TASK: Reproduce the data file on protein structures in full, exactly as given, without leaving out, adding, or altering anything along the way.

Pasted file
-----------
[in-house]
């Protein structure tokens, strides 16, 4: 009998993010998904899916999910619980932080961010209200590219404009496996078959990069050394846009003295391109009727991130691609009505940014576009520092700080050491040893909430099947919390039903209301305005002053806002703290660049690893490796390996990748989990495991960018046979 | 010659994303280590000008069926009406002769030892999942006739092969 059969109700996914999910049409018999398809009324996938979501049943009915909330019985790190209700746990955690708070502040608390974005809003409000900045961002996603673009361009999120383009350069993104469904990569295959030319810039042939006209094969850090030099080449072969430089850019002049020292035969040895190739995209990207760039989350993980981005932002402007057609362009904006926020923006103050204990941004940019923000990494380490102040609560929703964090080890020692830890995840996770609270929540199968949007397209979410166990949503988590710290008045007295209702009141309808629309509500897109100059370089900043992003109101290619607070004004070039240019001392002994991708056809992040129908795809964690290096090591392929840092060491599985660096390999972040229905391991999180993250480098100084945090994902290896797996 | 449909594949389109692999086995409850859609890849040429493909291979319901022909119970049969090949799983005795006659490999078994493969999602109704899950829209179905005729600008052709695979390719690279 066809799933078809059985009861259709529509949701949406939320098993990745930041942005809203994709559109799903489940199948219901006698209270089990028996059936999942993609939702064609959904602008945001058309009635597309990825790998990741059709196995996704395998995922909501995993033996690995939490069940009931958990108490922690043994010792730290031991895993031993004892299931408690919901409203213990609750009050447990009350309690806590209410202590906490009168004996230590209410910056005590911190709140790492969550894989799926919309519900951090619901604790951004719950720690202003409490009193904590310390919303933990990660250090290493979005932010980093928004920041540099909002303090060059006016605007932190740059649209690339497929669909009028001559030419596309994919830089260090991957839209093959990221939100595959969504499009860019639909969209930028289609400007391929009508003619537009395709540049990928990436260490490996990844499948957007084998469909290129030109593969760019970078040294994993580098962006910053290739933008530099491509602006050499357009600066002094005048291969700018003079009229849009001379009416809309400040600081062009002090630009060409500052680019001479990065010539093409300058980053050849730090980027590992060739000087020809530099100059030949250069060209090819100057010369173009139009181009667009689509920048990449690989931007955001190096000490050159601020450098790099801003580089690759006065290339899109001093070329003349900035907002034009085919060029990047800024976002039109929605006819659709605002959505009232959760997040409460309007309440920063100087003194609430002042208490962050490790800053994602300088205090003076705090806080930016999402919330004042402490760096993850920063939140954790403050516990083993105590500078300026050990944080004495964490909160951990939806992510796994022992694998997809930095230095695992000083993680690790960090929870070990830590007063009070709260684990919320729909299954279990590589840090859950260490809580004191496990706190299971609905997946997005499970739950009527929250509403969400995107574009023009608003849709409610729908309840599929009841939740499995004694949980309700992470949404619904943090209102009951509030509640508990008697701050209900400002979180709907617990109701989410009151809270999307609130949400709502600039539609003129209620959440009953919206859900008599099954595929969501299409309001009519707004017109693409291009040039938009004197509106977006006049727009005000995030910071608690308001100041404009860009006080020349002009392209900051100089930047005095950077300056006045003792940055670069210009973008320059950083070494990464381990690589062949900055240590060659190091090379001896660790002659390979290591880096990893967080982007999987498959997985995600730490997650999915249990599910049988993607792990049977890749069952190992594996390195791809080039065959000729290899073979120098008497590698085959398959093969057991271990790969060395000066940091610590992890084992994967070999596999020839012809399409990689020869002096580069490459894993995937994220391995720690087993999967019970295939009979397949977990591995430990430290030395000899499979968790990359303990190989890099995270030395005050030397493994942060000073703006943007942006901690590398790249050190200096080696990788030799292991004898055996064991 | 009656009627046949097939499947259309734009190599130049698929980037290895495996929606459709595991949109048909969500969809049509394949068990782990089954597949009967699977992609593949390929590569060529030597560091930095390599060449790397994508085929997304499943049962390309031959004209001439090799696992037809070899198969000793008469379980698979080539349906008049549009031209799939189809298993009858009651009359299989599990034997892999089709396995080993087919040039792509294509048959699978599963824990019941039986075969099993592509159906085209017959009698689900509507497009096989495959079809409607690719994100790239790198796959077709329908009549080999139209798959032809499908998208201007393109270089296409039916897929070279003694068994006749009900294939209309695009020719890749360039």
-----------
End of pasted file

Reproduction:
[in-house]
């Protein structure tokens, strides 16, 4: 009998993010998904899916999910619980932080961010209200590219404009496996078959990069050394846009003295391109009727991130691609009505940014576009520092700080050491040893909430099947919390039903209301305005002053806002703290660049690893490796390996990748989990495991960018046979 | 010659994303280590000008069926009406002769030892999942006739092969 059969109700996914999910049409018999398809009324996938979501049943009915909330019985790190209700746990955690708070502040608390974005809003409000900045961002996603673009361009999120383009350069993104469904990569295959030319810039042939006209094969850090030099080449072969430089850019002049020292035969040895190739995209990207760039989350993980981005932002402007057609362009904006926020923006103050204990941004940019923000990494380490102040609560929703964090080890020692830890995840996770609270929540199968949007397209979410166990949503988590710290008045007295209702009141309808629309509500897109100059370089900043992003109101290619607070004004070039240019001392002994991708056809992040129908795809964690290096090591392929840092060491599985660096390999972040229905391991999180993250480098100084945090994902290896797996 | 449909594949389109692999086995409850859609890849040429493909291979319901022909119970049969090949799983005795006659490999078994493969999602109704899950829209179905005729600008052709695979390719690279 066809799933078809059985009861259709529509949701949406939320098993990745930041942005809203994709559109799903489940199948219901006698209270089990028996059936999942993609939702064609959904602008945001058309009635597309990825790998990741059709196995996704395998995922909501995993033996690995939490069940009931958990108490922690043994010792730290031991895993031993004892299931408690919901409203213990609750009050447990009350309690806590209410202590906490009168004996230590209410910056005590911190709140790492969550894989799926919309519900951090619901604790951004719950720690202003409490009193904590310390919303933990990660250090290493979005932010980093928004920041540099909002303090060059006016605007932190740059649209690339497929669909009028001559030419596309994919830089260090991957839209093959990221939100595959969504499009860019639909969209930028289609400007391929009508003619537009395709540049990928990436260490490996990844499948957007084998469909290129030109593969760019970078040294994993580098962006910053290739933008530099491509602006050499357009600066002094005048291969700018003079009229849009001379009416809309400040600081062009002090630009060409500052680019001479990065010539093409300058980053050849730090980027590992060739000087020809530099100059030949250069060209090819100057010369173009139009181009667009689509920048990449690989931007955001190096000490050159601020450098790099801003580089690759006065290339899109001093070329003349900035907002034009085919060029990047800024976002039109929605006819659709605002959505009232959760997040409460309007309440920063100087003194609430002042208490962050490790800053994602300088205090003076705090806080930016999402919330004042402490760096993850920063939140954790403050516990083993105590500078300026050990944080004495964490909160951990939806992510796994022992694998997809930095230095695992000083993680690790960090929870070990830590007063009070709260684990919320729909299954279990590589840090859950260490809580004191496990706190299971609905997946997005499970739950009527929250509403969400995107574009023009608003849709409610729908309840599929009841939740499995004694949980309700992470949404619904943090209102009951509030509640508990008697701050209900400002979180709907617990109701989410009151809270999307609130949400709502600039539609003129209620959440009953919206859900008599099954595929969501299409309001009519707004017109693409291009040039938009004197509106977006006049727009005000995030910071608690308001100041404009860009006080020349002009392209900051100089930047005095950077300056006045003792940055670069210009973008320059950083070494990464381990690589062949900055240590060659190091090379001896660790002659390979290591880096990893967080982007999987498959997985995600730490997650999915249990599910049988993607792990049977890749069952190992594996390195791809080039065959000729290899073979120098008497590698085959398959093969057991271990790969060395000066940091610590992890084992994967070999596999020839012809399409990689020869002096580069490459894993995937994220391995720690087993999967019970295939009979397949977990591995430990430290030395000899499979968790990359303990190989890099995270030395005050030397493994942060000073703006943007942006901690590398790249050190200096080696990788030799292991004898055996064991 | 009656009627046949097939499947259309734009190599130049698929980037290895495996929606459709595991949109048909969500969809049509394949068990782990089954597949009967699977992609593949390929590569060529030597560091930095390599060449790397994508085929997304499943049962390309031959004209001439090799696992037809070899198969000793008469379980698979080539349906008049549009031209799939189809298993009858009651009359299989599990034997892999089709396995080993087919040039792509294509048959699978599963824990019941039986075969099993592509159906085209017959009698689900509507497009096989495959079809409607690719994100790239790198796959077709329908009549080999139209798959032809499908998208201007393109270089296409039916897929070279003694068994006749009900294939209309695009020719890749360039």